Supreme Court declines case challenging transgender bathroom rights
The Supreme Court has rejected a request from the school board of Gloucester County, Virginia to reinstate its policy barring a transgender boy from using the boys’ bathroom. An appeals court had ruled that the policy violated the Constitution and a federal law by prohibiting the student, Gavin Grimm, from using the same bathrooms as other boys. The school said Mr. Grimm could use a private bathroom. As is the court’s practice, it gave no reasons for declining to hear the appeal. Justices Clarence Thomas and Samuel A. Alito Jr. said they would have granted the school board’s petition seeking Supreme Court review. The court's action puts an end to Mr. Grimm's seven-year fight against the district. Beginning in his freshman year in high school, he identified as male and began taking hormones. “I am glad that my years-long fight to have my school see me for who I am is over,” he said. “Trans youth deserve to use the bathroom in peace without being humiliated and stigmatized by their own school boards and elected officials.”
Juul to pay North Carolina $40m over claims it targeted youth
Juul Labs has agreed to pay North Carolina $40m to settle the first of a spate of lawsuits brought by states and localities claiming the e-cigarette company’s marketing practices fueled widespread addiction to nicotine among young people and created a new public health problem. Thirteen other states, including California, Massachusetts and New York, as well as the District of Columbia, have filed similar lawsuits. The central claim in each case is that Juul knew, or should have known, that it was hooking teenagers on pods that contained high levels of nicotine. “North Carolina is now the first state in the nation to hold Juul accountable for its instrumental role in creating a youth vaping epidemic, “ said Attorney General Josh Stein after a Monday morning court hearing on the settlement. The money will be used to help teens who are addicted to Juul products, as well as preventive programs, he added.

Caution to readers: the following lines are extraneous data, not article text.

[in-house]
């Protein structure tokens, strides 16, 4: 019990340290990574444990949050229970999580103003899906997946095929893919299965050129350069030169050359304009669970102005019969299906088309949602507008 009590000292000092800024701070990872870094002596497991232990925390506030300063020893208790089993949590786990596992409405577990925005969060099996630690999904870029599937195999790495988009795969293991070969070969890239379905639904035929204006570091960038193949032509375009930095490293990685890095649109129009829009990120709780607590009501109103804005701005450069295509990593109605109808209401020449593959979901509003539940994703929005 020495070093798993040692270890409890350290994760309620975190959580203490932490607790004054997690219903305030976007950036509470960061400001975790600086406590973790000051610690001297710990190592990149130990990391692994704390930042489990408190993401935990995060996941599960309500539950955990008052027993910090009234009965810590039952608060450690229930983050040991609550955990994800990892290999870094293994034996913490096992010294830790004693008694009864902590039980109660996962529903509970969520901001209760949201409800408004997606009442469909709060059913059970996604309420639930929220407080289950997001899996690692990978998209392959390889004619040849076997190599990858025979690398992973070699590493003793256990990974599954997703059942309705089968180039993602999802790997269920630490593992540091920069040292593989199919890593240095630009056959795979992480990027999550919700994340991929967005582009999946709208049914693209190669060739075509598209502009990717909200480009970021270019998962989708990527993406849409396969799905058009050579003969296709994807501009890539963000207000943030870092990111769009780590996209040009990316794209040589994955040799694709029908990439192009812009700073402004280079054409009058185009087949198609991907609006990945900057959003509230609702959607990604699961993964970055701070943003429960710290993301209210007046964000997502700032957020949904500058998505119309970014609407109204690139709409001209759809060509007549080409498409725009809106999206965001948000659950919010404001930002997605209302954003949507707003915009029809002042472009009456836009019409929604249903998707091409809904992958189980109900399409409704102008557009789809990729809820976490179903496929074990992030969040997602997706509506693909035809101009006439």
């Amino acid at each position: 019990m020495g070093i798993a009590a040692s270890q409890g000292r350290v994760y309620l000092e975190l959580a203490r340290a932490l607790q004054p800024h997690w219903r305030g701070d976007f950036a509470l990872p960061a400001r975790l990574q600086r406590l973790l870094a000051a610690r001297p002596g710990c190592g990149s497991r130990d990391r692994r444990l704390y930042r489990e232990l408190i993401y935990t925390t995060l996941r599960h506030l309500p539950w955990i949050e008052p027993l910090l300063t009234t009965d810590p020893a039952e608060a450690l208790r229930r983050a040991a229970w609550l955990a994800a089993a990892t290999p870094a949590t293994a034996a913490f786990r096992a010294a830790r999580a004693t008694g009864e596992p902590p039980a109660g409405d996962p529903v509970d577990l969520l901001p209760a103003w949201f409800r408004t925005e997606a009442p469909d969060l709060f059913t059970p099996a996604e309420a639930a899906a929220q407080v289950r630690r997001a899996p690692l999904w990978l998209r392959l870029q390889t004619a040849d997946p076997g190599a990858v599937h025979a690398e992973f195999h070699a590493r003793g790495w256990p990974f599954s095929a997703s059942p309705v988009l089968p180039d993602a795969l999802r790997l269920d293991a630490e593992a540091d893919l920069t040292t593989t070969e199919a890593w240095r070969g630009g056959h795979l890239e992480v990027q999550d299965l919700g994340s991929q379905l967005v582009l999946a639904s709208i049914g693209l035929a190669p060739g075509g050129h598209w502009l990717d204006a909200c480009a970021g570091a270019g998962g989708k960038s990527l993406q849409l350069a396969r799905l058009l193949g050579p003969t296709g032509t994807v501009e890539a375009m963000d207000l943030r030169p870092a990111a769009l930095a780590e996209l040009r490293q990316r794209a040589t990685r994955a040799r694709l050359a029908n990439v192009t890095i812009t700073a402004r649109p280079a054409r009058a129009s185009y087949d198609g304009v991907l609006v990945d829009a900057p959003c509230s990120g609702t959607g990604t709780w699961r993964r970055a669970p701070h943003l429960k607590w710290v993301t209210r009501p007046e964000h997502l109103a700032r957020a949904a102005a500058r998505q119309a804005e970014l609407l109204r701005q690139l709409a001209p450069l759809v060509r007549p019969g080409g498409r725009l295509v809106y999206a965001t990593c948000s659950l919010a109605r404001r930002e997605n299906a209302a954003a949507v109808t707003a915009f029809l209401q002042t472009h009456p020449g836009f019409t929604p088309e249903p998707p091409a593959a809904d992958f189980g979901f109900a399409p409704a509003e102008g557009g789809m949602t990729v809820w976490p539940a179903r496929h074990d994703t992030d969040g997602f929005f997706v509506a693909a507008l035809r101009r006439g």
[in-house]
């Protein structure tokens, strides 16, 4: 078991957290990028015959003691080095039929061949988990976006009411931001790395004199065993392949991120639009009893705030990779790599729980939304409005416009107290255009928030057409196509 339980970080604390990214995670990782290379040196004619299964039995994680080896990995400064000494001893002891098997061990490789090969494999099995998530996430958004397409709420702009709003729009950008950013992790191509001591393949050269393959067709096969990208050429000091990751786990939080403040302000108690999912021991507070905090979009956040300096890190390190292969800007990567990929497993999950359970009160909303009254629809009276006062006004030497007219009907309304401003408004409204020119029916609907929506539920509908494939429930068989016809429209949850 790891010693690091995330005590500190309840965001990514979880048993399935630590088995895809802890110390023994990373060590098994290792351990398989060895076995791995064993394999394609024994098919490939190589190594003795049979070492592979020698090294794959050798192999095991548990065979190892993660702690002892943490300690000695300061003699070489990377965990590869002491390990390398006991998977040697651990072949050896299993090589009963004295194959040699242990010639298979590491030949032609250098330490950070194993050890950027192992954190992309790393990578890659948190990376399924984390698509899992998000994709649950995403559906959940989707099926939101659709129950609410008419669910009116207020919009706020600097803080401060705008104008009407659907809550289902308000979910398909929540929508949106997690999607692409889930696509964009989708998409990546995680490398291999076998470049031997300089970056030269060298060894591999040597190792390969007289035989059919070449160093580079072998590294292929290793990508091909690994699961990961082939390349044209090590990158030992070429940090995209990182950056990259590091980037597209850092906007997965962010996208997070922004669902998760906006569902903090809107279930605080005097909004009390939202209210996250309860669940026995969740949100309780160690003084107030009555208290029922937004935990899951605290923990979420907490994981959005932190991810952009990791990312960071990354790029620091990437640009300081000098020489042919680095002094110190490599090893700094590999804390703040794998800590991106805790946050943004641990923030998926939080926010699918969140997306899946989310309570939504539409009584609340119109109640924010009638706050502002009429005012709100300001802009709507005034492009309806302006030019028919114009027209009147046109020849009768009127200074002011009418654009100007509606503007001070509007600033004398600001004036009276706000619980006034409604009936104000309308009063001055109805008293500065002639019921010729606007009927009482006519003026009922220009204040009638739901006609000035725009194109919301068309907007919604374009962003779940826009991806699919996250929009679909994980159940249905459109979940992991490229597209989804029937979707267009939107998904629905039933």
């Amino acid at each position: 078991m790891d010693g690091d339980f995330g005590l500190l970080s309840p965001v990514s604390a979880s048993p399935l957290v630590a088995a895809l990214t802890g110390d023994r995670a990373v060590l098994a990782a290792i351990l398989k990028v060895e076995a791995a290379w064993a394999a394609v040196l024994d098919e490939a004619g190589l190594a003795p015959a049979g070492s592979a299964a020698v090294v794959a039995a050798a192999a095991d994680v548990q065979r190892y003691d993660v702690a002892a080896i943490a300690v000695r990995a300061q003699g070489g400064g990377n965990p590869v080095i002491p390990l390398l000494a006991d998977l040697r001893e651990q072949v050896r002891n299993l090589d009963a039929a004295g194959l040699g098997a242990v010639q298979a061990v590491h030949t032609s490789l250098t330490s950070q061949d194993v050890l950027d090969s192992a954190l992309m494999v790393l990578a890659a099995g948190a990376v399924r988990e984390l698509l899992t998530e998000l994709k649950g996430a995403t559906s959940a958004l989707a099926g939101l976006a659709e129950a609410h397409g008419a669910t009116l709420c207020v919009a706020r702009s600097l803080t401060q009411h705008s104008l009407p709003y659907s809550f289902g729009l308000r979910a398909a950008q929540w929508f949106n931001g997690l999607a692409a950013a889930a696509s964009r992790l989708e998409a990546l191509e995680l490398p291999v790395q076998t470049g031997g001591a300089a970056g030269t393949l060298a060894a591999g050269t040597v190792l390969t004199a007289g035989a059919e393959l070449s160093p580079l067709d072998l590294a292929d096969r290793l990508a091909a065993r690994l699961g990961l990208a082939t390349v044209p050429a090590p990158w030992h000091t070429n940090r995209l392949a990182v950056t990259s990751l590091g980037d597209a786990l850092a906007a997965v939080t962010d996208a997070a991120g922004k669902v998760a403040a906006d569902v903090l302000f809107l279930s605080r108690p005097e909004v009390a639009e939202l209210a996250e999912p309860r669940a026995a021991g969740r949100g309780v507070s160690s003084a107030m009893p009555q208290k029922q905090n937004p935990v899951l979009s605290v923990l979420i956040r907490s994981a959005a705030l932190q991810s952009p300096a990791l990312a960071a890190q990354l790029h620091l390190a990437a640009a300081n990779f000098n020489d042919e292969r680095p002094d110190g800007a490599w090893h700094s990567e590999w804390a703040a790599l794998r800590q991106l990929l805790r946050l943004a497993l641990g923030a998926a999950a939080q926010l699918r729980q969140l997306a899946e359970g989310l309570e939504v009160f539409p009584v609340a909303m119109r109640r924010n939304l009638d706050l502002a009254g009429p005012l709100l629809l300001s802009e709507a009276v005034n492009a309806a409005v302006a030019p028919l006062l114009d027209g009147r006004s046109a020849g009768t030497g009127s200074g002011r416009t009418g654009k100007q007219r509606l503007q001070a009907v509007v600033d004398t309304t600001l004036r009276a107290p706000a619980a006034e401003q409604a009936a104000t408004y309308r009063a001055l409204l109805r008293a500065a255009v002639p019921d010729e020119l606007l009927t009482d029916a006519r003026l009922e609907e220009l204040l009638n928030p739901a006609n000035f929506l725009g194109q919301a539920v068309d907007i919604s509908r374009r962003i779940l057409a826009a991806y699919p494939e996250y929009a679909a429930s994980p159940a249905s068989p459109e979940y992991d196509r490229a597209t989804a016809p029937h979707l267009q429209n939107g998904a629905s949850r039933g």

U.S. states apply in numbers for accountability waivers
At the start of the year, the U.S. Department of Education made the decision to entertain waiver requests from the Every Student Succeeds Act’s requirements governing school and district accountability for the 2020-21 school year. The waivers mean relief from requirements that state and local officials identify and develop interventions for certain low-performing schools, such as those with relatively low graduation rates. Forty-one states, the Bureau of Indian Education, the District of Columbia, and Puerto Rico have received waivers using a template released by the Department in early March for relief from certain accountability mandates.
Lawmakers show division on instruction around racism
During a Thursday hearing held by the House Education and Labor Committee, U.S. Secretary of Education Miguel Cardona deflected questions about the federal government’s influence in civics curriculum regarding the history of racism, calling attention to the issue as “politics more than programming.” “I do believe that students learn best when they are exposed to curriculum that show different cultures and how we can come together as one country under one flag,” Cardona said. “I believe that's possible, and I have confidence that the educators across the country know how to do it, can do it and will do it, if given the ability to do so.” A recent review by the Thomas B. Fordham Institute of states’ civics standards found, in general, there’s a “basic disagreement about how to tell the American story and determine what’s most important for young people to learn.” Several states have recently banned the teaching of critical race theory or similar concepts, while some other states are promoting the instruction of the history of racism and anti-racist themes.